6.  A game that eschews fiddly book-keeping. With my group, this is not much fun, just work. But I do want the resources that matter to matter mechanically. I am increasingly drawn to abstract resource management systems, so that such considerations are still part of the game, still part of player decision-making,  but that it is not a case of tracking every arrow, torch, coin, and ration.
  7. A system that presents the tools for sandbox play. For me, these tools come in two forms: 1/ Procedures for handling player/character-driven (off plot, so to speak) adventuring. Encounter tables, reaction rolls, and treasure tables are all useful here. 2/ Procedures that allowing the characters to properly interact with the world and - importantly - become more powerful outside of the personal mechanics of levels, magic items, hit points etc. Here I’m thinking about faction rules, trading rules, rules for holdings and dominions, etc.  

Apologies for all this thinking aloud, reminding myself of what works for me and what, despite temptation, I ought steer clear.

[1]Why, if these are my prejudices, do I own Dark Heresy? Hell, I don’t just own Dark Heresy, but the core books for all the games in the 40k RPG line! Because I would like to run a game in a crumbling Gothic science-fantasy space empire. Just not with these systems.

Wednesday, 11 January 2017

The Warlock of Firetop Mountain for AFF2e

This is not a review. It wouldn’t be fair to review an adventure that I have not run. This is a very short piece to note that, by the evidence of The Warlock of Firetop Mountain, the graphic design standards of Arion’s AFF2e line have come on in leaps and bounds.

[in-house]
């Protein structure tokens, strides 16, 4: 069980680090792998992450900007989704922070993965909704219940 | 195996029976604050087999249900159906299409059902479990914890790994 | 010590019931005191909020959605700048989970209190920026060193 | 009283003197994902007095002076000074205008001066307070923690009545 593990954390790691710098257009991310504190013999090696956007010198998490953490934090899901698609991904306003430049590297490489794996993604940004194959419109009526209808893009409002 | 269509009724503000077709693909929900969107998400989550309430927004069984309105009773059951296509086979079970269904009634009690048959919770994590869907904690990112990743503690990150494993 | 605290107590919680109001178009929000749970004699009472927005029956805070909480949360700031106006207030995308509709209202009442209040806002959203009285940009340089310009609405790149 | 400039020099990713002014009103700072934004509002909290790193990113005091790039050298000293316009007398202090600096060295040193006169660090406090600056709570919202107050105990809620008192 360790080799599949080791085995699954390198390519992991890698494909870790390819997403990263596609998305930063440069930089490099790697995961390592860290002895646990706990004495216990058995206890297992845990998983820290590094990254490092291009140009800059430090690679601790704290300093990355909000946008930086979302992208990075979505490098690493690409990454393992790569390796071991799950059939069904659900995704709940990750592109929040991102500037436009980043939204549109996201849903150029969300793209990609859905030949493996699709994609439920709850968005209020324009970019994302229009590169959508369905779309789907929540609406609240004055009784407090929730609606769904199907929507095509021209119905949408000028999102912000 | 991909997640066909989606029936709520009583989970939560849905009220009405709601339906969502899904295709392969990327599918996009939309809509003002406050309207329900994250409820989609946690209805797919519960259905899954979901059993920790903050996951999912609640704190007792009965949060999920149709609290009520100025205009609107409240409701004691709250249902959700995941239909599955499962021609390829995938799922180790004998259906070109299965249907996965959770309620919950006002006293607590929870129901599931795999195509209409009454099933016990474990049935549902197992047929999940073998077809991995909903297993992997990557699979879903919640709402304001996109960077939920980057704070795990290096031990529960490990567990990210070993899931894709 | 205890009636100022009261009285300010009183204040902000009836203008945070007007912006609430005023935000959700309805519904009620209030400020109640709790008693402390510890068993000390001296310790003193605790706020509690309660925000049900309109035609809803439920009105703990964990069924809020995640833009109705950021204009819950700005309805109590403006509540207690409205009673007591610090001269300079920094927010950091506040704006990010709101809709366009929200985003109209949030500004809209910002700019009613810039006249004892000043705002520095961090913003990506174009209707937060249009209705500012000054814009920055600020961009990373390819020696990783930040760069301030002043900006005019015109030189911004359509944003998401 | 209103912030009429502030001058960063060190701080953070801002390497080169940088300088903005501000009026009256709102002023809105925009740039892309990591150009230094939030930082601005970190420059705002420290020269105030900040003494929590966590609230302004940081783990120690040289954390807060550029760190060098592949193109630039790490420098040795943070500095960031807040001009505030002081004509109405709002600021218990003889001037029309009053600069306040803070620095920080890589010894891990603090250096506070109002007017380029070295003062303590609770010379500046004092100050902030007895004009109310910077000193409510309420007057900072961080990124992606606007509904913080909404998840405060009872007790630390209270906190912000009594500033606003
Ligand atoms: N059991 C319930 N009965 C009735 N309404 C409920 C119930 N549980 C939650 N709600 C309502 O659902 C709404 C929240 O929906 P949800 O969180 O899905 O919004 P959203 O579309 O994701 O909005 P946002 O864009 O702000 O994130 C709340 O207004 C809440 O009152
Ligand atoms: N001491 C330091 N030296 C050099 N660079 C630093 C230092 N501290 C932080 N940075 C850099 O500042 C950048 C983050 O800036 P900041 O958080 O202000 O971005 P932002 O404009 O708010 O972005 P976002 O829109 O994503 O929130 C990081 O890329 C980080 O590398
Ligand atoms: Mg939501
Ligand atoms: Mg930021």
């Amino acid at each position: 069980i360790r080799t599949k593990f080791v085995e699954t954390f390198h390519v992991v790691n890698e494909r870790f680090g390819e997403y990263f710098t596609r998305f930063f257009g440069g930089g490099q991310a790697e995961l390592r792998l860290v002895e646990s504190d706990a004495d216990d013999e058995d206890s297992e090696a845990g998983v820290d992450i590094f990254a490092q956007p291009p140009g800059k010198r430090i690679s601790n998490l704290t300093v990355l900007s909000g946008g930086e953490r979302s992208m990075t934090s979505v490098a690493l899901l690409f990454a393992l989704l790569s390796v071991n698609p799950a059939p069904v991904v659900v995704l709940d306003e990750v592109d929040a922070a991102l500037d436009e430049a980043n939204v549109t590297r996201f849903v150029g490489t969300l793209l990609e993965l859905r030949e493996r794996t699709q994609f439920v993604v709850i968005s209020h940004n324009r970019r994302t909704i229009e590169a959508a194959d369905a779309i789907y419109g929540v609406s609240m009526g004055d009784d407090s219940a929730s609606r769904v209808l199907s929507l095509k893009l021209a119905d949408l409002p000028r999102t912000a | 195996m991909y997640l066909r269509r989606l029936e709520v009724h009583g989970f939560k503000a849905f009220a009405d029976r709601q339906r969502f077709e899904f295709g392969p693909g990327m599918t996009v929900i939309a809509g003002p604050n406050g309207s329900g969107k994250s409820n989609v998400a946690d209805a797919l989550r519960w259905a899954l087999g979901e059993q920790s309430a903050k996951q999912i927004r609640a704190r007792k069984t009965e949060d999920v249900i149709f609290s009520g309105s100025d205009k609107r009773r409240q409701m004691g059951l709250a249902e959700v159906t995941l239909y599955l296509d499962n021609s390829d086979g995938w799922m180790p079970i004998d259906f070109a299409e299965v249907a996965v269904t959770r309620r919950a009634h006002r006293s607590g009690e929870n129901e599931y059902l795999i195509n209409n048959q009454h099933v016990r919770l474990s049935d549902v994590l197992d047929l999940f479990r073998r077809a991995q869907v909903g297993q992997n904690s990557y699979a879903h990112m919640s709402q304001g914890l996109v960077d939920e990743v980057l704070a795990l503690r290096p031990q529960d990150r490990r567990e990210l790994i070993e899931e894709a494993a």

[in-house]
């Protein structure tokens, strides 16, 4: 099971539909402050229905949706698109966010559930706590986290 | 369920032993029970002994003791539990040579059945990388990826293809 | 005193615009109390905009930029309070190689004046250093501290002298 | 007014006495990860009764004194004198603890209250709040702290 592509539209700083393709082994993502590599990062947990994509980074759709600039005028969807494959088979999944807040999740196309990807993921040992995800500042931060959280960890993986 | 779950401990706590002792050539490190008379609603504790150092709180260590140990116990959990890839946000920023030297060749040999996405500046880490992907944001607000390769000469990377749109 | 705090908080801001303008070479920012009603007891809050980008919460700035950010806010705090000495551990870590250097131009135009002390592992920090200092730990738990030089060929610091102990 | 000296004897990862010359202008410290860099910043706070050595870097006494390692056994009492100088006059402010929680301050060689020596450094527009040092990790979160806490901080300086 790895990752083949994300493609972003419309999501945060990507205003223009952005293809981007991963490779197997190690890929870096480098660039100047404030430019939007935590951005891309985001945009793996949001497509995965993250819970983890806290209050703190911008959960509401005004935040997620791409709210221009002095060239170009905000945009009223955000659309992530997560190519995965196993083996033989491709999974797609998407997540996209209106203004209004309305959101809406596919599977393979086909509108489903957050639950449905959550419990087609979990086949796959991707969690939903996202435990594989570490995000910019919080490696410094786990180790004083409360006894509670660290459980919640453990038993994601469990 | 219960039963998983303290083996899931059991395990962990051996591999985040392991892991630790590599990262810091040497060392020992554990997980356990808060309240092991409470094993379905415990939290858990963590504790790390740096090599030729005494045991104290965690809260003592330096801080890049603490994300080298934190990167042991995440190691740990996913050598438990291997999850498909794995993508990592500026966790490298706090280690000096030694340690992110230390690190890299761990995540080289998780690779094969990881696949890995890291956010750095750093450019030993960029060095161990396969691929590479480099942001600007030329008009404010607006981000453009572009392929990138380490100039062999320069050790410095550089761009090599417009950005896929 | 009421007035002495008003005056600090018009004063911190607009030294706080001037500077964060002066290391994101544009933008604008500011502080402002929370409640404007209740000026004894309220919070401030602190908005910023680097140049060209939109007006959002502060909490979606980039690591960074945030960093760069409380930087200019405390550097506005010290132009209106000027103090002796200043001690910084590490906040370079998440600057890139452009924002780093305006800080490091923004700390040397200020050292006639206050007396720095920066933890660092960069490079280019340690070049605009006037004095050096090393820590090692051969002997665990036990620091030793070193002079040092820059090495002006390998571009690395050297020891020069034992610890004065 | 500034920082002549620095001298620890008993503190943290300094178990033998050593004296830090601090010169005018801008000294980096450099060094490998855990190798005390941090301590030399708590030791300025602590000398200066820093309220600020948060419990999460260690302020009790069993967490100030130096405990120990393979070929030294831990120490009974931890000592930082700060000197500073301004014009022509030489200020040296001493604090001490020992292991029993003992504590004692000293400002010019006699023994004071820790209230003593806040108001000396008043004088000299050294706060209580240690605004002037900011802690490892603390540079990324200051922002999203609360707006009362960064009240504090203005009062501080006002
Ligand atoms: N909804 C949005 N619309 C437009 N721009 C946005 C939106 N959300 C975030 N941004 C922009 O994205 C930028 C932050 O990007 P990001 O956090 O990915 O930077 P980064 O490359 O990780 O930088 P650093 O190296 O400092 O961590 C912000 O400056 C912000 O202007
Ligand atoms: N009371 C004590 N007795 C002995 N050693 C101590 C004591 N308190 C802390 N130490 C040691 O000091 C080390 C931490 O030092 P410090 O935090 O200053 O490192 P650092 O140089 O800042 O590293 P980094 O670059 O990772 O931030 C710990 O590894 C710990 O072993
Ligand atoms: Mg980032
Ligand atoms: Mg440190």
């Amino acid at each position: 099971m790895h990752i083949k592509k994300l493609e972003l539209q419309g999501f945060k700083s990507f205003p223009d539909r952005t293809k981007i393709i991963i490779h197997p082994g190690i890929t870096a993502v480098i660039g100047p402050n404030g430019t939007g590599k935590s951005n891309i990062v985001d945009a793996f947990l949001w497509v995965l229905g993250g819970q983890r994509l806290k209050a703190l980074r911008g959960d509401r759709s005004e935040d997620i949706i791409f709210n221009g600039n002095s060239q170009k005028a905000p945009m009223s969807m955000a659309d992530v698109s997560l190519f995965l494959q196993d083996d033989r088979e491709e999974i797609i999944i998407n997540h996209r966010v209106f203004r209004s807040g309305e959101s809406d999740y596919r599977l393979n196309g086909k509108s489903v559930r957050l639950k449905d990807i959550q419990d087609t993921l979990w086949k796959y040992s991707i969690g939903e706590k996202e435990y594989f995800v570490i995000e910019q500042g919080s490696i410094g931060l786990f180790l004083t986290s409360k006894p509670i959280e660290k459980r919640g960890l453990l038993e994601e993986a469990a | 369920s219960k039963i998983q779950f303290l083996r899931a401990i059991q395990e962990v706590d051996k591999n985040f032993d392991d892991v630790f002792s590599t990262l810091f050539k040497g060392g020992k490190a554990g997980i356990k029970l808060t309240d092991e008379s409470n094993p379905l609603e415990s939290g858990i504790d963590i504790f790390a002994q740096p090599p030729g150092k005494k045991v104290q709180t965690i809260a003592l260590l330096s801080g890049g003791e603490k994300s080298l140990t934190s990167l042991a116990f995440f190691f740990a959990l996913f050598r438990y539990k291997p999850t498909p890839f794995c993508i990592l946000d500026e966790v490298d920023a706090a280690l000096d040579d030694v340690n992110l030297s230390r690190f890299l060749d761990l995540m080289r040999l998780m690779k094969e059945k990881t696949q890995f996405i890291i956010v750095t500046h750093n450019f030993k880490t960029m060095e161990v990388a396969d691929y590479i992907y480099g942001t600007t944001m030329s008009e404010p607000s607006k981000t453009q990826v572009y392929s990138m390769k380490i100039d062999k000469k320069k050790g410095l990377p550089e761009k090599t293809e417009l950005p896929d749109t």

One criticism that has been levelled at AFF2e, and particularly the core rulebook, is that the design and layout is not up to standard. That there were entirely blank pages in a couple of places was a particularly egregious example. See,for an example, Dyson Logo’s mini-review. But note what he has to say that is positive about the game as a game, and remember, I wouldn’t have, in recent years, run more AFF2e than any other system if I didn’t tremendously enjoy it.

An aside: In part, this post is inspired by the arrival, just this morning, of Arion’s republishing of Titan and Out of the Pit. I hadn’t bought these yet because I already own copies of the originals published by Puffin. Of course I did. Importantly, I own Titan in the original larger format, and can confirm that the Arion publication has a layout that is almost identical to that of the original. Some of the art has ‘faded’, and a couple of items of ‘page furniture’ have shrunk, but otherwise it is a faithful reproduction. I suspect the same is the case for Out of the Pit, but I only have a very battered / well-loved paperback sized version so can’t compare. This is just to say that the ‘boring’ two column layout is a legacy of the original books.

Here is a comparison of pages from the Puffin and Arion publications of Titan: